Day-Lewis, Spielberg and Kushner conspire together in an overhaul of Lincoln as icon, breaking apart what we know of the man and building him up again over the course of the movie. In that nocturnal battlefield scene near the start, Lincoln sits with his back to us in semi-darkness as a group of soldiers gather round to meet him. Kushner had the tremendous idea of dismantling Lincoln’s speeches so that we never hear him deliver any of them (he is seen only once, briefly, at the podium). Instead, one of the adoring soldiers recites part of the Gettysburg Address back to Lincoln, who listens humbly.

Just as Jane Campion put some of Keats’s poetry in the mouths of children in Bright Star, Kushner and Spielberg remake the familiar. The cinematography by Spielberg’s regular collaborator, Janusz Kaminski, has a magisterial grandeur – all architectural greys and steely blues burnished with pockets of warmth – but the scenes themselves can be oddly informal, whether it’s Lincoln describing a dream to Mary or lying on the floor in his stockinged feet.

In its treatment of slavery, Lincoln improves immeasurably on Spielberg’s last brush with the subject – the 1997 courtroom drama Amistad, an African-American story compromised unnecessarily for white audiences. Black characters don’t make much of a showing in Lincoln but their presence resonates beyond individual scenes. I particularly liked Lincoln’s fleeting conversation with Mary’s maid (Gloria Reuben) concerning his feelings towards her race. He gives an apologetic half-smile and admits: “I don’t know you. I assume I’ll get used to you.”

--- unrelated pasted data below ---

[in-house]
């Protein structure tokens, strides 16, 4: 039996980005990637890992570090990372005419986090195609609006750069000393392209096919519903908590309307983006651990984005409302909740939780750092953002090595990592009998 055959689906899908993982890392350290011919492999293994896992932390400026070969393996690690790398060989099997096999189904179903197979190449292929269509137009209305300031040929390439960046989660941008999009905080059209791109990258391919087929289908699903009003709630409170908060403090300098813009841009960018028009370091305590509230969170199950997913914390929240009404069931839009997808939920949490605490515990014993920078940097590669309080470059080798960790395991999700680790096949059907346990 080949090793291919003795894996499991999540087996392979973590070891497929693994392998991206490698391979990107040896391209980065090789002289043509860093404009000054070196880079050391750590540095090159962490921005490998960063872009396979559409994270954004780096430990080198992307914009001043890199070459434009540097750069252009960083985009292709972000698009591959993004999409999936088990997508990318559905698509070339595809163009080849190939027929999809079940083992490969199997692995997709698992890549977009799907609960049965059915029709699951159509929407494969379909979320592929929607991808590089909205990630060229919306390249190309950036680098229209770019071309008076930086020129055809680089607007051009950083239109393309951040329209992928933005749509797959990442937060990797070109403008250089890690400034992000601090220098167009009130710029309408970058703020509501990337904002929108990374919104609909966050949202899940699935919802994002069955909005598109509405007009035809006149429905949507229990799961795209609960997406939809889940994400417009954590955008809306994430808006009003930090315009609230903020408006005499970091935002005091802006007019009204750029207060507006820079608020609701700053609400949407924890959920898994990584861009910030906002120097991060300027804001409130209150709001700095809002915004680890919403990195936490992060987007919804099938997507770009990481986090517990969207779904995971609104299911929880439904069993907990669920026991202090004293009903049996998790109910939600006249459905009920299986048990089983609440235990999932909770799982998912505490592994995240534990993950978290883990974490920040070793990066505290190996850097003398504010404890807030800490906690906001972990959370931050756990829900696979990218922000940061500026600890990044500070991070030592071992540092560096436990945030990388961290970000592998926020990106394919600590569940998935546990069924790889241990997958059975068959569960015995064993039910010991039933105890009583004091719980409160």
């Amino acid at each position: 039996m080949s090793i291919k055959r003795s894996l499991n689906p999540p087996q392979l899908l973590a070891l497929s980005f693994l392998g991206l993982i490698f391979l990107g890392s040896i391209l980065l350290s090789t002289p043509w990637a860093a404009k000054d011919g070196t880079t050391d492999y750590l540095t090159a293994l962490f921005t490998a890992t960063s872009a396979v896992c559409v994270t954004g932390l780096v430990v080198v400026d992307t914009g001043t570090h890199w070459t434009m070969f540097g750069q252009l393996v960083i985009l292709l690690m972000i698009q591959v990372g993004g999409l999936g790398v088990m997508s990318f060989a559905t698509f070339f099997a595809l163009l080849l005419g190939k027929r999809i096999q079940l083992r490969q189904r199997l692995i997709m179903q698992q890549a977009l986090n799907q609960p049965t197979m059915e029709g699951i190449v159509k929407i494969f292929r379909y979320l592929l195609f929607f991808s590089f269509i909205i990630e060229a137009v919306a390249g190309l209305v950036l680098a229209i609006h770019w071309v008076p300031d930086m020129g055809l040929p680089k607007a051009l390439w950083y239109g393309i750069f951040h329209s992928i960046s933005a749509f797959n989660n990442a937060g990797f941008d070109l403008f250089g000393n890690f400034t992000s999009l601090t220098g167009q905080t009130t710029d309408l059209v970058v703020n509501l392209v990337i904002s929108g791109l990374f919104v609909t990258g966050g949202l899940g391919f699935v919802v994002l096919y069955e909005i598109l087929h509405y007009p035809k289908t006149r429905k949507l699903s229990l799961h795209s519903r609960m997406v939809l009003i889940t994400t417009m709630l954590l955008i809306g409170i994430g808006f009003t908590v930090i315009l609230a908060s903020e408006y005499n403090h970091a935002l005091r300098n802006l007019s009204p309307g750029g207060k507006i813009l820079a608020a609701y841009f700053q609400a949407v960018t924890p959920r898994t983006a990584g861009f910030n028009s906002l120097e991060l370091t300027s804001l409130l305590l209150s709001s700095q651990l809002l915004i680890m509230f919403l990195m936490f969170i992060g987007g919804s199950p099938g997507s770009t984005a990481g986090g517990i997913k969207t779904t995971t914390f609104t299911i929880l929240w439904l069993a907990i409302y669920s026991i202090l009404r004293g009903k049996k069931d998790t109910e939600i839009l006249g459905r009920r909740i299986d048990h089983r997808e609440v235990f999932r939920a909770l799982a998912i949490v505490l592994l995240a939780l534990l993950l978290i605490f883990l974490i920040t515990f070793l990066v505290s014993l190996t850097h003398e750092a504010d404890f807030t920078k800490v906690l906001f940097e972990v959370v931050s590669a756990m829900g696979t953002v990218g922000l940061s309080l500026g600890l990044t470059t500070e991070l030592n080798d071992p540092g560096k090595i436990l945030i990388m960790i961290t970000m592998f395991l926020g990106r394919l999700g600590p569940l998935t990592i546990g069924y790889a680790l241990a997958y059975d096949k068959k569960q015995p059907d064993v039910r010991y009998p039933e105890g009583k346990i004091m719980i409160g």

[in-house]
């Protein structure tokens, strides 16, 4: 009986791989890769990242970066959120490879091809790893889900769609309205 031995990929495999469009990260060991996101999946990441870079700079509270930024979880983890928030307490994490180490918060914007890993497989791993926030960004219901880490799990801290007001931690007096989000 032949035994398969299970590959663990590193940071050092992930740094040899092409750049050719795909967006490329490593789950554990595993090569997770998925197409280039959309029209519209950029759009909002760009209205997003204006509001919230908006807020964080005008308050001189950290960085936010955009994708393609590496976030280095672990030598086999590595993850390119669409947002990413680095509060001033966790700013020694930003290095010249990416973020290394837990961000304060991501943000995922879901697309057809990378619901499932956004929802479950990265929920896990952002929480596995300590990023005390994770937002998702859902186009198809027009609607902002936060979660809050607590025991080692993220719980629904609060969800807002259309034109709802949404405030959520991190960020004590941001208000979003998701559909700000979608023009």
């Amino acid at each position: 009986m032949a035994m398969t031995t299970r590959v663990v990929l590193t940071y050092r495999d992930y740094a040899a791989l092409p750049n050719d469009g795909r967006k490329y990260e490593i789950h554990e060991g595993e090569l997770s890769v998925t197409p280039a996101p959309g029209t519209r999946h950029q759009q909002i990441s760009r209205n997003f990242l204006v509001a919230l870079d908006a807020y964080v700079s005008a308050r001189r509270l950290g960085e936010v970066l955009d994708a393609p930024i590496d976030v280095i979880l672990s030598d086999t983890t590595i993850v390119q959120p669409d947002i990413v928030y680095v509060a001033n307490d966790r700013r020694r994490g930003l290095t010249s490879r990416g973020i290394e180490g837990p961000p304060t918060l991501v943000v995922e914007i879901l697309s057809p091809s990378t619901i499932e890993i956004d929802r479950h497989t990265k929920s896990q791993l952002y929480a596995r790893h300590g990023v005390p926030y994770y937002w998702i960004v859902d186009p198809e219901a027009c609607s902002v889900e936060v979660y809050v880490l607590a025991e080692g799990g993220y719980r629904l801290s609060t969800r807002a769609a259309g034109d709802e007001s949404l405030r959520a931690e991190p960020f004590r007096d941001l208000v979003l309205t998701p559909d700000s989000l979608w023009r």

The high-water mark in the treatment of slavery in mainstream cinema has to be Ang Lee’s 1998 Ride with the Devil: what appears to be a white man’s story is eclipsed in its final moments by the quest of a black slave (Jeffrey Wright) to find the family from whom he had been separated. That was poetic justice expressed in film language, as a marginalised character gained control of the narrative. Lincoln doesn’t have anything quite so radical but it comes a close second with a point-of-view shot that puts the camera behind African-American eyes and makes the president’s butler the last person in the movie to see him alive.

Lincoln is released on 25 January

Daniel Day-Lewis as Abraham Lincoln.

Ryan Gilbey is the New Statesman's film critic. He is also the author of It Don't Worry Me (Faber), about 1970s US cinema, and a study of Groundhog Day in the "Modern Classics" series (BFI Publishing). He was named reviewer of the year in the 2007 Press Gazette awards.

This article first appeared in the 14 January 2013 issue of the New Statesman, Dinosaurs vs modernisers

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How Ken Loach's radical vision won him a second Palm d'Or

In Loach's films, authenticity is everything, and when his quest for realism pays off, there's nothing as raw in all of cinema.